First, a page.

by Patrick Ryan
A writings’ group can be a wonderful thing. It can also be a disaster – not just a waste of time, but damaging to your writing process. So here are some tips for how to make your group work best for you. First and foremost: keep it small! Four is great number. And since all of your writer friends are going to want to be in your group, decide from the start that you won’t grow in size (they can form their own group). Make sure each one of you is 1) serious about writing, 2) not a hothead, 3) not a pouter, 4) looking for ways to make your writing better. You aren’t there to impress; you’re there to get help. Once you’ve formed the group, try following this structure:
Meet, say, once a month. Everyone puts up a story or chapter ahead of time via email (set a limit of around 20 pages each) so that, when you meet, you’ve all read one another’s work ahead of time and have prepared some notes. Appoint one member to “lead” the workshop for the night – by which I mean, pick someone who will make sure the structure is followed. When your submission is up for discussion, shut your yap and just listen. I mean this literally: you are not allowed to talk (at first); you’re there to listen. Each member, one after the other, says a general positive thing and a general constructive criticism. After that, they discuss amongst themselves large things, small things, nit-picky things, stuff they like and stuff that confused them. They talk about ways in which you might improve your work. All the while, YOU JUST SIT THERE, LISTEN, AND TAKE NOTES. This might be difficult, at first, but it’s crucial. If you try to talk, the leader gets to shush you (we do this in my group, and it’s very useful and often funny).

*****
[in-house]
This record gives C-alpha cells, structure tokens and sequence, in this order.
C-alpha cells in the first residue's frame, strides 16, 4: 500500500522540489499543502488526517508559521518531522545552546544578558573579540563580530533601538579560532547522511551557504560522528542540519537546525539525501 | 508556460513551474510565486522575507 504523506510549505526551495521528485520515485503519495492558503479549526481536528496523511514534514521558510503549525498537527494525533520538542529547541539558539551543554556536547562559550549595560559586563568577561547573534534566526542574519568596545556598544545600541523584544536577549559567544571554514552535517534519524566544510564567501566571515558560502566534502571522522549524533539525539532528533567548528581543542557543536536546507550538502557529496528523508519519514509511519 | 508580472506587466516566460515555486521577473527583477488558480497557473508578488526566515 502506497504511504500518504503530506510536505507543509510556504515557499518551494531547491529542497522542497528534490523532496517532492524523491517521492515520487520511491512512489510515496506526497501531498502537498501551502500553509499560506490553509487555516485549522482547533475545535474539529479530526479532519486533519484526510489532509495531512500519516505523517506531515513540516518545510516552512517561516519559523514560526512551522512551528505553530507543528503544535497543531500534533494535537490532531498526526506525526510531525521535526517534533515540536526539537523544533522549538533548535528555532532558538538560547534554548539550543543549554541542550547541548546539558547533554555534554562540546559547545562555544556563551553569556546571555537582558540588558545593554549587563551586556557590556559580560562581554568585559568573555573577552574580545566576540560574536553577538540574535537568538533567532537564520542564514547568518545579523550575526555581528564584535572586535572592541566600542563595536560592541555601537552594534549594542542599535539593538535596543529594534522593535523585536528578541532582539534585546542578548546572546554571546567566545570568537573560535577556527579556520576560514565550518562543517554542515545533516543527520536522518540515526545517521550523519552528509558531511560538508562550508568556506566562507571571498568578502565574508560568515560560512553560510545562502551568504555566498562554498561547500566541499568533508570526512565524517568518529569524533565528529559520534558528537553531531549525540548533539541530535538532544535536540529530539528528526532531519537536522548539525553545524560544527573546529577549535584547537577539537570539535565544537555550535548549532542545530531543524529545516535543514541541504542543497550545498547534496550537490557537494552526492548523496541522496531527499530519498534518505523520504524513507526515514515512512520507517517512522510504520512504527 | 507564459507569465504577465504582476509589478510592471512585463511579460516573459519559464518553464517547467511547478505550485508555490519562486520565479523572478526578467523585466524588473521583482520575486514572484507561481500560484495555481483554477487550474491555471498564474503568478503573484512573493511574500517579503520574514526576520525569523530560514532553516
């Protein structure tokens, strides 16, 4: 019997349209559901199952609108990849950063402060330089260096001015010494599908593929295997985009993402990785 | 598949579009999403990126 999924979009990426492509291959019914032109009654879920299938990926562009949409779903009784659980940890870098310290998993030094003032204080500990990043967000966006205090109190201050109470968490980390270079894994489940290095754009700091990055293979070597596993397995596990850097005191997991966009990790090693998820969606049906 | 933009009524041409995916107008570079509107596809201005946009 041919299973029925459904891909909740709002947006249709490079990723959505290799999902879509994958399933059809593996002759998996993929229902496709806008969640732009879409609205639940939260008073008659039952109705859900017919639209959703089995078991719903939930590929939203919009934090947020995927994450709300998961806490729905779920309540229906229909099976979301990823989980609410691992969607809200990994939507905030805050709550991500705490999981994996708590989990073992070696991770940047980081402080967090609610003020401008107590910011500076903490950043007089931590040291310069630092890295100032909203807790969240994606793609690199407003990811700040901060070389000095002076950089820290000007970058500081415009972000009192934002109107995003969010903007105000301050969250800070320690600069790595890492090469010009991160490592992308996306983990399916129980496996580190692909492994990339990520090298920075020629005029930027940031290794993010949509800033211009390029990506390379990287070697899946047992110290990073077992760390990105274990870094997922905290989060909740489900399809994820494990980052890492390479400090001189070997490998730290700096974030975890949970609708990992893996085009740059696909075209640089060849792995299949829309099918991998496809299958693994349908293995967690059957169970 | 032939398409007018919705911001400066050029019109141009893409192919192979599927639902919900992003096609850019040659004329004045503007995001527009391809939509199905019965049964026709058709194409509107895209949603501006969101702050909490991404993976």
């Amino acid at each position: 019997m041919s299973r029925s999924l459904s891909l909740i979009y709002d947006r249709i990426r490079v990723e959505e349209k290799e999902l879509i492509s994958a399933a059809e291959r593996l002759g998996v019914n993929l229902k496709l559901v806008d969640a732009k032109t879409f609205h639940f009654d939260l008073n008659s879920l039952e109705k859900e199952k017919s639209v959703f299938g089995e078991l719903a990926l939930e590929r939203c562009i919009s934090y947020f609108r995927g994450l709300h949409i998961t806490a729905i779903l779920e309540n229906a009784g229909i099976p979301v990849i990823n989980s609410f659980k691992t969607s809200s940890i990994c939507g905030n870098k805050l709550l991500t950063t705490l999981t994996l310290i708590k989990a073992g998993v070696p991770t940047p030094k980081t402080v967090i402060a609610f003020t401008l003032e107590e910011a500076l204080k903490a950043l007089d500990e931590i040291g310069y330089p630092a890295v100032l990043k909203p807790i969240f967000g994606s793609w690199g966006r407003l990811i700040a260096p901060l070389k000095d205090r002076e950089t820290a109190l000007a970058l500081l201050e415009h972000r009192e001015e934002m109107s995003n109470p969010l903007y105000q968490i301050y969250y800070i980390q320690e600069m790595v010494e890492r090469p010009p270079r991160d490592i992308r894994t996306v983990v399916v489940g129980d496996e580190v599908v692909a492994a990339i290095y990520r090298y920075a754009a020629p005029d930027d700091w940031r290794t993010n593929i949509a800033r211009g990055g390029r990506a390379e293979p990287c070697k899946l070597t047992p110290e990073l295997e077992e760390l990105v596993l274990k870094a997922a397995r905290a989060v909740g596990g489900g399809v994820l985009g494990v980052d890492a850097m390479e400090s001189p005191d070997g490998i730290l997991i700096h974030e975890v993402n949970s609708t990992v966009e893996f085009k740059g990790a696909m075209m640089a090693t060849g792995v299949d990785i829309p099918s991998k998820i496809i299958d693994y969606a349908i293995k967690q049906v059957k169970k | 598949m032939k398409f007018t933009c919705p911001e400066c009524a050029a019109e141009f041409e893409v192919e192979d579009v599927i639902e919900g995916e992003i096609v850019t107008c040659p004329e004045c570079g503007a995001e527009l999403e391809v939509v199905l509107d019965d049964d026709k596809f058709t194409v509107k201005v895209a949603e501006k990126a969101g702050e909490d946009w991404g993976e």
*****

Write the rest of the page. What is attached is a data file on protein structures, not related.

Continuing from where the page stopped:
Once the other three members have said what they have to say, the leader then turns to you and asks if you have any questions for the group. Here’s where you get to pick their brains about anything brought up, and about anything they didn’t mention that you’re curious about. (“Did the ending make sense?” “Did you believe it when Sally threw the orange at her stepbrother?” “What if I switched the point of view to first person, and made the narrator a cocker spaniel?”). Try not to get defensive about what you’ve written, and try not to spend a lot of time explaining what you were trying to do. If none of them got it, chances are it isn’t working.
Finally (and this might sound a little goofy), the leader asks you to tell the group what you heard. This is basically a summary of their discussion, so you have to tell them what they said they liked, what they said they didn’t like, what confused them, etc. I think it’s crucial to do this, because most of us have a tendency to hear only the negative, but having to regurgitate the discussion back to the group helps you take in the praise along with the criticism. (And don’t forget: constructive criticism is a good thing.)
In short, the group slowly works its way into a conversation that involves both the writer and the three people giving feedback. Spend about 20 – 25 minutes on each submission. Trust the group, trust the structure. Trust me! I’ve been in a writers’ group like this for a long time, and it’s been a tremendous help!